Williams College

Williams College

Maude Mandel is the new president of Williams College in northern Berkshire County. Formerly dean of the college and professor of history and Judaic studies at Brown University in Providence, Rhode Island, Mandel was named Williams’ 18th leader in March. While her tenure at the Williamstown, Massachusetts liberal arts college began on July 1st, her official induction is set for today at 4 p.m. Ahead of the ceremony, Mandel spoke with WAMC.

As the president of the student group Uncomfortable Learning at Williams College, Zachary Wood knows all about intellectual controversy. From John Derbyshire to Charles Murray, there's no one Zach refuses to debate or engage with simply because he disagrees with their beliefs and this controversial view has given him a unique platform on college campuses and in the media.

But Zach has never shared the details of his own personal story, and how he came to be a crusader for open dialogue and free speech. In "Uncensored," he reveals for the first time how he grew up poor and black in Washington, DC, in an environment where the only way to survive was to resist the urge to write people off because of their backgrounds and their perspectives.

Josh Landes

Williams College in northern Berkshire County recently opened its new science center, a key component of the school’s sweeping overhaul of its science program. WAMC Josh Landes toured the facility.

Today's Panel presents a conversaton about immigration.

Immigration has been a touchstone of the U.S. political debate for decades, as policymakers weigh competing economic, security, and humanitarian concerns. Congress has been unable to reach an agreement on comprehensive immigration reform for years.

Shortly after taking office, President Donald Trump signed executive orders on border security, interior enforcement, and refugees. In mid-2017, Trump rescinded two programs created by President Obama to shield undocumented children and their parents from deportation. Most recently, a “Zero-Tolerance” policy was implemented causing children to be separated from their parents at the border.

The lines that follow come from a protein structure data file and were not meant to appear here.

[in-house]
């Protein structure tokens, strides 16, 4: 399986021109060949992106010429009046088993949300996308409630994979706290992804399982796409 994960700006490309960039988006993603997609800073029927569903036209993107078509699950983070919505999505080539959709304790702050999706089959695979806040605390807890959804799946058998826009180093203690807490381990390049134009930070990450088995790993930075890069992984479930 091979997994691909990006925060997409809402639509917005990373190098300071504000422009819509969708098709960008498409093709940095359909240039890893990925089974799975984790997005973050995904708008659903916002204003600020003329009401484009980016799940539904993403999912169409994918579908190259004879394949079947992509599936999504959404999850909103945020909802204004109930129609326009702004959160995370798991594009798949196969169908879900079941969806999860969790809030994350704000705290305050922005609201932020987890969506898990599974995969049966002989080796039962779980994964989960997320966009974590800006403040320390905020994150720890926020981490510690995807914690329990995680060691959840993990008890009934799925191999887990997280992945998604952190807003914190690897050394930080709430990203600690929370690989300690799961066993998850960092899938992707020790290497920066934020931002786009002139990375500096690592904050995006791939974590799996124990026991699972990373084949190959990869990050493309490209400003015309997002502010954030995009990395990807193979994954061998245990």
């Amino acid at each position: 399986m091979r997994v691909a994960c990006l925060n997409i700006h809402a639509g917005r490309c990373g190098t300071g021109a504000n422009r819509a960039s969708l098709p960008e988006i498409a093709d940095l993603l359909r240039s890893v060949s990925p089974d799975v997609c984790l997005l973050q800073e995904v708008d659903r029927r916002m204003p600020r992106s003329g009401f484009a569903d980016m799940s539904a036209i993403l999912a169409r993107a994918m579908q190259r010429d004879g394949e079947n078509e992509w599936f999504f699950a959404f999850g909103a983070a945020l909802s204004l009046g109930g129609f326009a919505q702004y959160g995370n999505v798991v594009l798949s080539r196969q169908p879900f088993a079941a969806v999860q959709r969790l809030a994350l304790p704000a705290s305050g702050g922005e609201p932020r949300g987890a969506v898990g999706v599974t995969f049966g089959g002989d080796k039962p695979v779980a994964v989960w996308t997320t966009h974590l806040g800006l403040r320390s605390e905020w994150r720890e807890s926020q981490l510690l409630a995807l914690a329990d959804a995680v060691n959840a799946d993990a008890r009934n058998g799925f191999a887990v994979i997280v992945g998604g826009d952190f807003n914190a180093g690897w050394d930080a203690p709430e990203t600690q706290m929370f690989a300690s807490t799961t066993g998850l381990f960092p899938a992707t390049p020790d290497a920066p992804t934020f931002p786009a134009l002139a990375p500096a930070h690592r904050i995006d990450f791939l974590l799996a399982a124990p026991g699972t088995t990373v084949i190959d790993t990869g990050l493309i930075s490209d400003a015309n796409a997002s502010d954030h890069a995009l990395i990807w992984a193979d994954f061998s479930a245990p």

Each July and August the Williams College Museum of Art (WCMA) produces a public program series that offers a playful taste of the academic experience. This summer the series titled "Ologies" is digging into some of the quirkiest fields of study.

Also on WCMA’s summer agenda is the exhibition “Dance We Must: Treasures from Jacob’s Pillow, 1906-1940” which explores the contributions of Jacob's Pillow founder Ted Shawn and the iconic Ruth St. Denis to American modern dance.

Gathering over 350 materials, the exhibition contextualizes the pioneering work of Shawn and St. Denis within the scope of American art history through artifacts that have never been seen before.

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Williams College’s new science center is finished and already filling up with faculty and students.

Josh Landes

Professor Joy Ladin finds herself at the intersection of two identities.

“Both trans and Jewish identity are constantly multiplying and taking new forms,” said Ladin.

Williams College

Williams College has a new president. Maud Mandel, currently the dean of the College and a professor of history and Judaic studies at Brown University, will be the 18th person to step into the role - and the first woman. 

Williams College Names Next President

Mar 13, 2018
Williams College

Williams College has appointed it next president. 

This is a photo of Tiku Majumder.
Williams College